The point of the specialised implementations over finite fields is to have improved performance. Do you have timing results to demonstrate that each arithmetic operation is now faster than with the generic implementation?
comment:6 Changed 3 years ago by
Hello,
I have some more comments:
 Is there any reason why
cdef
methods inskew_polynomial_finite_field.pyx
are not doctested?  In the same module, a lot of methods do not respect documentation conventions. See
cdef SkewPolynomial_finite_field_dense _rgcd
for instance, whose documentation is this single sentence:Fast right gcd.
. Some methods (e.g._rightpow_
,_leftpow
) do not even have thisReturn(s) blah blah
line which explains what they're supposed to do... skew_polynomial_finite_field.pyx
's title isThis module implements skew polynomials over finite fields.
. I think it should be changed toSkew polynomials over finite fields
, or something equivalent. A lot of elements are not properly formatted in docstrings of
skew_polynomial_finite_field.pyx
: it should be<double backtick>self<double backtick>
instead ofself
, etc.  In
class SkewPolynomialRing_finite_field
, docstring oftwist_map
is not helpful as it saysReturn the twist map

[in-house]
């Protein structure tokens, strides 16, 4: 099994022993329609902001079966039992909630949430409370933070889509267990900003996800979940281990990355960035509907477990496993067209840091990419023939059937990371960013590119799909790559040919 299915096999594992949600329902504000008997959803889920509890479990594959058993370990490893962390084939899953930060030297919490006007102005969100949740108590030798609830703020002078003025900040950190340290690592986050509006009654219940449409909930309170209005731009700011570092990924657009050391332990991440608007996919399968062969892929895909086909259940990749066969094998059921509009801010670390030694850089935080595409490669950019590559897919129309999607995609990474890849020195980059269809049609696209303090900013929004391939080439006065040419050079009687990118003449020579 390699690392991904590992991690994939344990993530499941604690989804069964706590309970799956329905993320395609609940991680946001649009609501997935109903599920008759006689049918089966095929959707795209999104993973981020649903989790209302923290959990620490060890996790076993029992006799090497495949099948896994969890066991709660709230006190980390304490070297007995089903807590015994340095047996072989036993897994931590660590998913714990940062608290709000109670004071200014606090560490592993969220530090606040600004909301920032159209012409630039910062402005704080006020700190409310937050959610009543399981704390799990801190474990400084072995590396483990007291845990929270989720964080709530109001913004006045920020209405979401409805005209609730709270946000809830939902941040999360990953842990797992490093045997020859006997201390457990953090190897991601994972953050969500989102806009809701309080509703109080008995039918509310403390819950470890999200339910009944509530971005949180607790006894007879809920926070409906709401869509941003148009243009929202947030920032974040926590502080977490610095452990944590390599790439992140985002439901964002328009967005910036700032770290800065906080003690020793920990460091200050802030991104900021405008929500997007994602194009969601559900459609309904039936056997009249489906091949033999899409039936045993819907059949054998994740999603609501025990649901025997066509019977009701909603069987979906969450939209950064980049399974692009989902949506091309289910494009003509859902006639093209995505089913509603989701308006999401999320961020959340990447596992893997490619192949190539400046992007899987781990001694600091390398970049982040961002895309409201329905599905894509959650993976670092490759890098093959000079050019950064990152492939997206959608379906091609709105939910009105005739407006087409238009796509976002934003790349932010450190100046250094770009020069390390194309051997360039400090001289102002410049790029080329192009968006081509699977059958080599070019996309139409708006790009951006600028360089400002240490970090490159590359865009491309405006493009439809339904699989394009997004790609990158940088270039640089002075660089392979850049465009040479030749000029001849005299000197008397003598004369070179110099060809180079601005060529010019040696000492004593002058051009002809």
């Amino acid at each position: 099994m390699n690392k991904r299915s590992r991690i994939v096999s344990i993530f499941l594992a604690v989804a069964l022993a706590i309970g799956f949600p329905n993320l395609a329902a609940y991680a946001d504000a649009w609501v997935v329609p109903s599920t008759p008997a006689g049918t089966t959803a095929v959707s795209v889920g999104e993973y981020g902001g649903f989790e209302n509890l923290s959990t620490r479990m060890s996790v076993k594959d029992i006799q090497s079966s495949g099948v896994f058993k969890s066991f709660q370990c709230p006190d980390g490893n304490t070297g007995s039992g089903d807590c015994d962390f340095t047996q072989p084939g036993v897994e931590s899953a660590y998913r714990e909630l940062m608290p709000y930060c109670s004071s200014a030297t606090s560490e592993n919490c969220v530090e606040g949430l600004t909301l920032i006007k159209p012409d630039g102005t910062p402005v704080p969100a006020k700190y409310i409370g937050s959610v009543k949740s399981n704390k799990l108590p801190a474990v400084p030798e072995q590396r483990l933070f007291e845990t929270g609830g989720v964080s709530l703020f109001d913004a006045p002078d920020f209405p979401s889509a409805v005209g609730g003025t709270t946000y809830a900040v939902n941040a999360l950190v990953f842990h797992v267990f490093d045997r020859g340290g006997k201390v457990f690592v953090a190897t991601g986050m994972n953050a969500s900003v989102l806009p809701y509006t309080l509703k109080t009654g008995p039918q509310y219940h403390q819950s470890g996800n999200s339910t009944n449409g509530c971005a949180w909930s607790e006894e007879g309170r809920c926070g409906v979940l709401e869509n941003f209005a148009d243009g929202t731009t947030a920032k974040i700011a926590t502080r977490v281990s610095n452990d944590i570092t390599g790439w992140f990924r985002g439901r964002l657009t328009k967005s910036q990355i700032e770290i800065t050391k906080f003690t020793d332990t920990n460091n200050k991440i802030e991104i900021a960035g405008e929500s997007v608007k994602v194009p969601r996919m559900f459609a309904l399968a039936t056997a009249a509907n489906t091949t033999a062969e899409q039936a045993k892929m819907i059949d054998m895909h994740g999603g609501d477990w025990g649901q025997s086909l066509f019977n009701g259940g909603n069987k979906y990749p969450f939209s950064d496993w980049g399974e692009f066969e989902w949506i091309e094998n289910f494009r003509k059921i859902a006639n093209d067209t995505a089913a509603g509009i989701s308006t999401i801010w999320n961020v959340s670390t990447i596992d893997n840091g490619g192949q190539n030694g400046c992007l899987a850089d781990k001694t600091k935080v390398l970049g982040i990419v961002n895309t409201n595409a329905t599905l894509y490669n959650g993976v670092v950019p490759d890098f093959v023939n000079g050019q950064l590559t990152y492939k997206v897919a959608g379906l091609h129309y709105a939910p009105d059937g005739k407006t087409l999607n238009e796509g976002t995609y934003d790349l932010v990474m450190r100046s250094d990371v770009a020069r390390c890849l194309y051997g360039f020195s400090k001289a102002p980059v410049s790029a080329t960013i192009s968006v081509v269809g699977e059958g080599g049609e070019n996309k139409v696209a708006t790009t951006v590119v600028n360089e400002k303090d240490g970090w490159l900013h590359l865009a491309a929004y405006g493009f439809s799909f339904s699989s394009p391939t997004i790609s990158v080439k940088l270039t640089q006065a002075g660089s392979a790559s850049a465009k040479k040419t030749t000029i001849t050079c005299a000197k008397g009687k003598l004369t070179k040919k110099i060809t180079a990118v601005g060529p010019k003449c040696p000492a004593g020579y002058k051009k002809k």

.
comment:7 followup: ↓ 15 Changed 3 years ago by
cdef
methods/functions are not callable from Sage (i.e., python). They technically don't need to be doctested. However, there should be an EXAMPLES::
that has a function that (indirectly) calls the method/function in question.
comment:8 Changed 3 years ago by
 Commit changed from 1a06b095a569eba51bf2efdc2f86712cfa7b49aa to a6e93e12c1fefffde3615c8eab75a45b3c277ab2
Branch pushed to git repo; I updated commit sha1. Last 10 new commits:
b52fc95  using cached versions of 0 and 1 wherever applicable.

6fb186a  changed Returns to Return and Note to NOTE for consistency. Removed trailing whitespaces. codeformatting for True, False and None objects.

1204f2d  the current implementation of the :meth: __call__ was incorrect. added the correct and cythonized version.

7e076fa  moved module level docs to user entry point at the class level so that they are accessible at command line. added a SEEALSO block.

69fecc4  converted :meth: into a cpdef method with output type list. removed and directly use the attribute.

271bfac  removed some commented code and trailing whitespaces.

9a2fad2  merged changes from Tickets 13215 and 21088

eaca253  integrated skew polynomial finite field into sage. removed some compile and doctest errors.

7664060  removed leftpow and rightpow methods from SkewPolynomial_finite_field_dense class because they require the 'bound' method which in turn requires 'center'. this will be added in another separate ticket with the rest of the center stuff.